Garden Mulch – Mulch types and supplies
If you choose the right mulch, and apply it correctly you can save water as well as reduce the amount of time spent on weeding. The type that use for a vegetable garden will be different to landscaping mulches. And although in a vegetable garden, tomatoes love mulch, onions don’t like it at all. You can use mulch right up to the stems of some plants, while you need to keep it well away from others.
Supplies of mulch can come from your own garden, local councils or from bulk suppliers and garden centers.
Mulching can also be used to improve the appearance of your garden. Organic mulches are those that used to be living material, such as bark, straw, leaves, grass clippings and pine needles. These organic mulches improve the soil by adding nutrients as they decompose and encouraging earthworm activity. The use of mulch is one of the most important those strategies in creating a efficient garden
If you’re looking for a way to save lots of time in the garden, look no further. Mulching your garden beds can help save water but as well as reduce the amount of time spent on weeding. Mulch can also be used to improve the appearance of your garden.
Organic mulches are those that used to be living material, such as bark, straw, leaves, grass clippings and pine needles. These organic mulches improve the soil by adding nutrients as they decompose and encouraging earthworm activity. The use of mulch is one of the most important those strategies in creating a efficient garden.
Why a good covering of mulch ?
a. prevents weed germination and growth and so eliminates a wasteful source of water use.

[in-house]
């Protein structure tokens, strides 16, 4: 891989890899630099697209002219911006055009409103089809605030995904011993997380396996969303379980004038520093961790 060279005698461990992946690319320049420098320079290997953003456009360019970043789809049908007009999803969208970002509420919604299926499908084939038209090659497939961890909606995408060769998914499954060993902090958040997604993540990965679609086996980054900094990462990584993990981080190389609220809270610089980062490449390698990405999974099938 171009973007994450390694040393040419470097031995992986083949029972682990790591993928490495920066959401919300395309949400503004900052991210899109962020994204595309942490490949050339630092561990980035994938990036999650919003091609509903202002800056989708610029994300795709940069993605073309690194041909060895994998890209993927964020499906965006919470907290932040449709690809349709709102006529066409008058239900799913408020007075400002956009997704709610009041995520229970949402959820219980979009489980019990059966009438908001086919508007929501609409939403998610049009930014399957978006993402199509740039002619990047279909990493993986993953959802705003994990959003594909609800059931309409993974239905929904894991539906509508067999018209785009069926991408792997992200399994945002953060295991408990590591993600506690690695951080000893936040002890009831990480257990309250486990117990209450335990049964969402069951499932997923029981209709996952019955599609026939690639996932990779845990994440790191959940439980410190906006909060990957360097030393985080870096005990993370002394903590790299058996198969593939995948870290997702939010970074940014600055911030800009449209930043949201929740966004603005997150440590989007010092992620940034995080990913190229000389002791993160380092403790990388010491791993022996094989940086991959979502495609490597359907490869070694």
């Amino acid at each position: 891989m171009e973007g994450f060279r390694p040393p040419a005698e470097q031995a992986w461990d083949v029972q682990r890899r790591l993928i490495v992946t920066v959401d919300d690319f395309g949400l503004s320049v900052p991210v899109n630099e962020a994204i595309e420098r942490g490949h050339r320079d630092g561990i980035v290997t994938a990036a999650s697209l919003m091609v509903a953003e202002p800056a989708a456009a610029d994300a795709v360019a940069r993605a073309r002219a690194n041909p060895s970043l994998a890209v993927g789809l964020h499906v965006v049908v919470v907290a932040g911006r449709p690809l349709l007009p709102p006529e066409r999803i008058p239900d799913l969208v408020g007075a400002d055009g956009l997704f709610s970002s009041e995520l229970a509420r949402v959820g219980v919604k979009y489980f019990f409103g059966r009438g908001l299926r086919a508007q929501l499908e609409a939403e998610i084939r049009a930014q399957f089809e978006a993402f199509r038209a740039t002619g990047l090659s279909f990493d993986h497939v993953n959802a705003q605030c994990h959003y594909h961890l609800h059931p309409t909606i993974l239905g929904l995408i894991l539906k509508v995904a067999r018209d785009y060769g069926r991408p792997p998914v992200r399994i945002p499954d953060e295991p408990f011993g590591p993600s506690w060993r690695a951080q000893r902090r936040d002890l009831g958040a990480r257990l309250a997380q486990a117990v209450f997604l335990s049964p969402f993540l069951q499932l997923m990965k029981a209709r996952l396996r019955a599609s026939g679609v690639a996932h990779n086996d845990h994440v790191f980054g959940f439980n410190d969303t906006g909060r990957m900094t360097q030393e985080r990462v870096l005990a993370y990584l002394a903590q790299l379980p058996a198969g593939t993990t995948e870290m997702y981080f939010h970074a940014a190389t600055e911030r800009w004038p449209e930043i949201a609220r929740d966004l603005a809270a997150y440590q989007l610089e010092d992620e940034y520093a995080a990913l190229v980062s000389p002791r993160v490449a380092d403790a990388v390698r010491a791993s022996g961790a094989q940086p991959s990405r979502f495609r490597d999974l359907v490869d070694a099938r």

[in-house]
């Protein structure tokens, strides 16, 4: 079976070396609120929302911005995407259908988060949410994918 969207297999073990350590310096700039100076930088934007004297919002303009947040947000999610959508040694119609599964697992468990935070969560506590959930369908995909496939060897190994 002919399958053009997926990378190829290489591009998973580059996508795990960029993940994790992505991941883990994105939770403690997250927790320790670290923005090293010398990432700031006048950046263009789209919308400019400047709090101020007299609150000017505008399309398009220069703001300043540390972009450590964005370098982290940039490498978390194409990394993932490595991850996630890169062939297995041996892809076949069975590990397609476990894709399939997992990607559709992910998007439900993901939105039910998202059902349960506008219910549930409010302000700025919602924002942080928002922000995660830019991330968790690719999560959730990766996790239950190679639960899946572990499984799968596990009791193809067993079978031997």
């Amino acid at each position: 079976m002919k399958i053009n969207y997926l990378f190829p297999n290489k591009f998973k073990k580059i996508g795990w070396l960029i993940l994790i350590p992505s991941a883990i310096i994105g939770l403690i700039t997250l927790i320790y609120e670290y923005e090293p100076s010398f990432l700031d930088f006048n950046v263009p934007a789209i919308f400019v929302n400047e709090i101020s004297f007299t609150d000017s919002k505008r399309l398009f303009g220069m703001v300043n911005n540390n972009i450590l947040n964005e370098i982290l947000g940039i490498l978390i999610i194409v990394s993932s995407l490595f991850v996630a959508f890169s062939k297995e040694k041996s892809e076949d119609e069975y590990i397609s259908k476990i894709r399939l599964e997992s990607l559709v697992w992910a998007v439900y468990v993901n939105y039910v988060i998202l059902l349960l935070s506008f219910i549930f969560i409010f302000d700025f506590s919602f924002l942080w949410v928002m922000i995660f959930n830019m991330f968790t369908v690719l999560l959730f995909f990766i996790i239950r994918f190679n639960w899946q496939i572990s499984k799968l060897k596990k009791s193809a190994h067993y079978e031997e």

b. minimizes evaporation from the soil surface and hence reduces losses from bare soil areas.
c. helps to maintain an even soil temperature.
d. can help improve soil structure and properties such as water holding capacity and encourage microbiological and worm activity.
Generally 30 millimeters or 3 inches of mulch is the best depth. Less than this is not effective in preventing weeds and maintaining moisture and temperature levels. More than this can prevent water penetration.
Mulches fall into two categories, both will help retain water
Landscape Mulches are mainly decorative, even sizes, slow to break down, do not move around.
Soil conditioning Mulches add nutrients to the soil, break down quickly.
Our favorite (at the moment) is sugarcane mulch. However their are lots of different mulches to choose from and some suite some applications better than others.
Left over from the sugar cane harvest, rich in organic nitrogen and quick to decompose. Read More about Sugarcane Mulch
Breaks down very quickly, but is rich in nitrogen
Tea Tree Mulch
Slow to break down and is said to deter some pests such as termites
Pine Bark and Red Gum Chips
Heavier and slow to break down. Contains do real nutrients. Used widely in commercial situations. Read More about Pine Bark Mulch
Pebbles, Gravel and Stone
Again they are heavy, and naturally they have no nutrients and will not break down. Can be very decorative. Heat reflective but let all of the moisture through. (no black plastic please)
This is the mulch produced by tree pruners. It tends to draw down nitrogen and contains photo toxins which may act as a growth inhibitor. Green mulch should be left to decompose for a year or two before use.
So the best mulch will depend on the purpose you need it for, for soil improvement and water retention look at those that decompose quickly. For weed suppression, dense mulches that are longer lasting. For decorative mulch look for long lasting types that will eventually decompose in most cases.
Pebbles stones and gravels are fairly permanent and sometimes difficult to remove if circumstances change